ForeWord Reviews

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Song for Chance

Foreword Review — Fall 2013

Skilled writer Van Kirk depicts the world of an aging rock star by alternating between soft reminiscence and gritty action.

In Song for Chance, John Van Kirk has combined external vibrancy with thought-provoking introspection, juxtaposing understated drama with inner sadness.

An aging legend cannot escape the nightmare of a composition that catapulted him to fame in this realistic yet lyrical look at the drug-fueled music industry of the 1970s. Steeped in the culture of a time gone by, Jack Voss faces a suicidal hell that strikes close to his soul and exposes the inadequacies of his successful youth.

The Enchanted Pond, a 1974 rock opera inspired by his precarious relationship with girlfriend, Avery, and bassist, Hal, in a doomed love-triangle, had faded from a volatile decade into the annals of history. Living a quiet existence, playing the clubs, and savoring a life of mature renown, Voss is not prepared for the irreversible personal tragedy that disrupts his peaceful existence. Forced to confront his inner demons and relive his shattering losses, he turns to his piano, his only comfort. John Van Kirk’s story replays the events that lead to the final act, and this time, the end is real.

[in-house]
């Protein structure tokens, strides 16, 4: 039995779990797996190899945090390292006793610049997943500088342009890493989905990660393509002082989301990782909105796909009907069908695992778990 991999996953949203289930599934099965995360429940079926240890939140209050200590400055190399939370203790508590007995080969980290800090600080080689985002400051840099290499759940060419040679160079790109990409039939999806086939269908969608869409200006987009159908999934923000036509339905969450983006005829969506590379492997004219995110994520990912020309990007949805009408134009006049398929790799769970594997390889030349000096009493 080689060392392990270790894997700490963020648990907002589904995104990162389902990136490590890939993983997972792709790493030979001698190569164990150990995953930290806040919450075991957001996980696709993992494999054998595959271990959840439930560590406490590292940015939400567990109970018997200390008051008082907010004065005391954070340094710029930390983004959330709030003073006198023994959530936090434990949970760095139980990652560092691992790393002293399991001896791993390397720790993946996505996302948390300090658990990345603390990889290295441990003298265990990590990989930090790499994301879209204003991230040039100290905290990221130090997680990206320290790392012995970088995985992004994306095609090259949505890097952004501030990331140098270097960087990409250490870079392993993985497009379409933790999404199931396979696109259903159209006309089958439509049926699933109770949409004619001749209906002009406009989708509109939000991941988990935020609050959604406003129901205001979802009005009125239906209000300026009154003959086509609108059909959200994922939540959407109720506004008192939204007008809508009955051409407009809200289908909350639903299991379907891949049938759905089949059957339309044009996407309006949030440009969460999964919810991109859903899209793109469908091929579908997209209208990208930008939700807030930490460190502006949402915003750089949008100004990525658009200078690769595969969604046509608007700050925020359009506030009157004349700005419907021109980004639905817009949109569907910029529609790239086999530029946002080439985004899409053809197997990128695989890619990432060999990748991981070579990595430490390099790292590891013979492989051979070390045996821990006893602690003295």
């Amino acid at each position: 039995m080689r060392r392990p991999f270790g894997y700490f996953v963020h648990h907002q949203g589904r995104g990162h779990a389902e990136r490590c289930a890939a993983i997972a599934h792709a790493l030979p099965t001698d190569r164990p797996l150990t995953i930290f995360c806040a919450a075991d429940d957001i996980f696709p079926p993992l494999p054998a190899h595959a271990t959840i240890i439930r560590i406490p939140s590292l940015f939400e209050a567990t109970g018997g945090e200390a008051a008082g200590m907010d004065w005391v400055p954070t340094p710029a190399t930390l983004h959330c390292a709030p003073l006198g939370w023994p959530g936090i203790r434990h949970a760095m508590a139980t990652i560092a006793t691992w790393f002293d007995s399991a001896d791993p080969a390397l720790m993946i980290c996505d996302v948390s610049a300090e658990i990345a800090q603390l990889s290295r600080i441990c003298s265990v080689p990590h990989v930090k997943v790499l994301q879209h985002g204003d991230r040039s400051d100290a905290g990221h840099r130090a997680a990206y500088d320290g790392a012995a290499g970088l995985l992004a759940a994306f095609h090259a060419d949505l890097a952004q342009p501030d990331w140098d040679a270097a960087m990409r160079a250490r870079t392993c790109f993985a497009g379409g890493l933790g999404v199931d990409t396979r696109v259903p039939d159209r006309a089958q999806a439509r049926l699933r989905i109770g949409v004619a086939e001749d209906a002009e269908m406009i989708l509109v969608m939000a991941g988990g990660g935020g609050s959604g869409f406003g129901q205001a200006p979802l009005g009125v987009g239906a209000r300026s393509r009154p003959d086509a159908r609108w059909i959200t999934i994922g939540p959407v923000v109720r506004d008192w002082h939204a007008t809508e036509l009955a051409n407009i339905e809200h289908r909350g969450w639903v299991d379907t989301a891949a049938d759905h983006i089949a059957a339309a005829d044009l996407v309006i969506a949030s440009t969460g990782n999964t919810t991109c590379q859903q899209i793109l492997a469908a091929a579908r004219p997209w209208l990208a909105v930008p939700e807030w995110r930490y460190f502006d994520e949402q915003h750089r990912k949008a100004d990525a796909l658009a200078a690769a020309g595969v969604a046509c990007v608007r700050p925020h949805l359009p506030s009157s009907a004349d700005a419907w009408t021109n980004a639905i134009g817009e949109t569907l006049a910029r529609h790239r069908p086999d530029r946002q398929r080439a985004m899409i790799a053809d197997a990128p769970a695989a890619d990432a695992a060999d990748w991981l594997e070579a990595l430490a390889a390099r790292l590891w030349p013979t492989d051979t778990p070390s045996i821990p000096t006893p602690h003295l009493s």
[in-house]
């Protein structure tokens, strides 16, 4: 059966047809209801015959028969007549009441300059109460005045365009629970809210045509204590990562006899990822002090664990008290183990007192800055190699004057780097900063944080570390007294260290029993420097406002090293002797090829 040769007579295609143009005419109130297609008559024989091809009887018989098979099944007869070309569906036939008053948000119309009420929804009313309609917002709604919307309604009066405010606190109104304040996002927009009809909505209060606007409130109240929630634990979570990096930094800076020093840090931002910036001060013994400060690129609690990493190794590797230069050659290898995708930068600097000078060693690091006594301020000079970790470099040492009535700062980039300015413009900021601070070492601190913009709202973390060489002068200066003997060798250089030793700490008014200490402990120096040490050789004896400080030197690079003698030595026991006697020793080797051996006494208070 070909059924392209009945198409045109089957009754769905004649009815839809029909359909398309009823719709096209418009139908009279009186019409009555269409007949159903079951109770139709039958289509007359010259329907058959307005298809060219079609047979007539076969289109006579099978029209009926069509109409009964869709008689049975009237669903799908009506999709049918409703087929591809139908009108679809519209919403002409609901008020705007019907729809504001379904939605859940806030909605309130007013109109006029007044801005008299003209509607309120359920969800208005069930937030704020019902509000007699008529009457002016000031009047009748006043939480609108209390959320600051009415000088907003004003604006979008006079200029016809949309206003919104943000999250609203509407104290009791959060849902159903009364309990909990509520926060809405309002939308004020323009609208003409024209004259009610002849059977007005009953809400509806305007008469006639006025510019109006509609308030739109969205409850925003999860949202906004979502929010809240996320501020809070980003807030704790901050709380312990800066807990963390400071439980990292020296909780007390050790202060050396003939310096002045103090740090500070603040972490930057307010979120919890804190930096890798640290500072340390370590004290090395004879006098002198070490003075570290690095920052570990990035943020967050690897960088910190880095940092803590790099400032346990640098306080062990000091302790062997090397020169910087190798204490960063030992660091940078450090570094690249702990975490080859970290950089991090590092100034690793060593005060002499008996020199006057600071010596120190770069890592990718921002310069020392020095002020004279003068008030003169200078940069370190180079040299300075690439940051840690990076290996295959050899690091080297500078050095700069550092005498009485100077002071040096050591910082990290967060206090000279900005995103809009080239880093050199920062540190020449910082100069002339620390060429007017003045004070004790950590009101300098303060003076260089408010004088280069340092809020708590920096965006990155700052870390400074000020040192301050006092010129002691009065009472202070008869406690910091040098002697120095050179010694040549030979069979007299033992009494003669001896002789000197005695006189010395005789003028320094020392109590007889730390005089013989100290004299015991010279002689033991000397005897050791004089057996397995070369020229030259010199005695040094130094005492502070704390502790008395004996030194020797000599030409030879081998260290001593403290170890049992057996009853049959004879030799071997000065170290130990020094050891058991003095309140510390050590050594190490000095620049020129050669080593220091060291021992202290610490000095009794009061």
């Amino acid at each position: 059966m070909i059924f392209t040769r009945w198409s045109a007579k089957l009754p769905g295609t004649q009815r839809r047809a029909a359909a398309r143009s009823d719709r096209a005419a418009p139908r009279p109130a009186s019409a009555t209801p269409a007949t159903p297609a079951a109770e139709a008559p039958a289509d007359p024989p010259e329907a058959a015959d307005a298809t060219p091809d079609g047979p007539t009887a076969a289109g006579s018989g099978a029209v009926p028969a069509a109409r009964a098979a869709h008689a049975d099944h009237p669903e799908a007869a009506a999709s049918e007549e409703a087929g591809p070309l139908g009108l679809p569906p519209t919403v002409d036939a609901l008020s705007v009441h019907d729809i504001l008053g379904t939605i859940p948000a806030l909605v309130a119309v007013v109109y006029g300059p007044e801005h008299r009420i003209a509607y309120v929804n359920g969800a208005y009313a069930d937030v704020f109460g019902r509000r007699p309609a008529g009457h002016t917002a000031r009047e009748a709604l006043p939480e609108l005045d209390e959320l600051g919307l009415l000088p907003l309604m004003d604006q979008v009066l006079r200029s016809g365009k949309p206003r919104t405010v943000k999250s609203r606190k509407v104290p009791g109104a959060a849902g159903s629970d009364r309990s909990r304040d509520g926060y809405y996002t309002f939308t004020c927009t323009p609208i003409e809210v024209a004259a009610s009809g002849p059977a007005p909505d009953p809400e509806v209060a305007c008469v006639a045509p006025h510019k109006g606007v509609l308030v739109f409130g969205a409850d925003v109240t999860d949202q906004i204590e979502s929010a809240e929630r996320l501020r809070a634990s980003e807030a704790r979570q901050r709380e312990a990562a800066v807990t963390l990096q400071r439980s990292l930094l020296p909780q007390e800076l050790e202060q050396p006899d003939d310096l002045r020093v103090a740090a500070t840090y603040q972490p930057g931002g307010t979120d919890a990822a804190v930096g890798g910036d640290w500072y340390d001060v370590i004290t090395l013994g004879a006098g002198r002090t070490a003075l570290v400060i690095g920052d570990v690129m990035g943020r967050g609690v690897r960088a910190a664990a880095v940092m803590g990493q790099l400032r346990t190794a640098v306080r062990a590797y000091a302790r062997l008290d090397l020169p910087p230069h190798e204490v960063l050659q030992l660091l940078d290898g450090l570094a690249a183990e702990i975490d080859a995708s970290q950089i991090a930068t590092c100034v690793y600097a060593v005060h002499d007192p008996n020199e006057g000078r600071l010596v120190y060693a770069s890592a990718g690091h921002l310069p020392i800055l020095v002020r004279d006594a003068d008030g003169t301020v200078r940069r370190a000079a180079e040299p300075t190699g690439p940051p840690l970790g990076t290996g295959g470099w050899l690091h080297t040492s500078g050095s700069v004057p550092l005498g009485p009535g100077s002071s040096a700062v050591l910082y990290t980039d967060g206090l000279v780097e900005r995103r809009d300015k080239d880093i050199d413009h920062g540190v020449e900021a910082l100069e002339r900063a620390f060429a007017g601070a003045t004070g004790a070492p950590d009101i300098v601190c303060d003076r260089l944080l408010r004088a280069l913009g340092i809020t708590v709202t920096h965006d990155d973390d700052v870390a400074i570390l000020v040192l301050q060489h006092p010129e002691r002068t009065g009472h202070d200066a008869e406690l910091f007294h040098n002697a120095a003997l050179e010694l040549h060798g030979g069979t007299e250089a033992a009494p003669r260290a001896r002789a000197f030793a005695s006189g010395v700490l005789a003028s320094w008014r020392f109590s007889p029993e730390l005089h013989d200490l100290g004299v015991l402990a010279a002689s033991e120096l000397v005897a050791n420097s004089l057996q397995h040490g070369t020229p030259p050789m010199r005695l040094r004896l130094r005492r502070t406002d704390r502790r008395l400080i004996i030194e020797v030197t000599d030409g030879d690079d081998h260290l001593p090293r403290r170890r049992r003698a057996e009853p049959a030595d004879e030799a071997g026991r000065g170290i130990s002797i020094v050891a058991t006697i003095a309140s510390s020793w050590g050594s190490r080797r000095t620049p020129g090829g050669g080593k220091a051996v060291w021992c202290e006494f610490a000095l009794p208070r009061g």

This skilled writer has combined external vibrancy with thought-provoking introspection, juxtaposing understated drama with inner sadness: “Voss headed out of the cemetery, trying to remember the route. If the paparazzi really did follow him, he wasn’t aware of it. Within minutes he was passing into the long enclosure of the Holland Tunnel, the grimy, tiled passageway—so dark by day and so bright by night—that led under the river into the city.”

Subdued by the passage of time, this once flourishing musician can no longer rely on sheer momentum to keep living. Instead, he faces the far-reaching extent of his own influence and learns to deal with the consequences of irrevocable decisions, especially the choices of those close to him. Alternating between soft reminiscing and gritty action, the narrative is an outstanding depiction of real life.

Though filled with the expected altercations, overdoses, and rehabilitation, the book transcends the typical, exposing the reader to a vivid picture of creative production versus creative stagnation: “Voss thought again about composing new songs, about not composing new songs. The music stand on his piano was covered with sketches of tunes, but he hadn’t been able to come up with a new lyric in years.”

John Van Kirk has received the O. Henry Award and The Iowa Review Fiction Prize for his short stories, which have appeared in magazines, journals, and anthologies. He teaches writing and literature at Marshall University in Huntington, West Virginia. Song for Chance is his debut novel.

This tragedy confronts the difficulty of moving on, even thriving, after experiencing devastating, mind-altering events. Kirk does not gloss over the painful details, for it is the process of grieving that may be at the heart of recovery.

Julia Ann Charpentier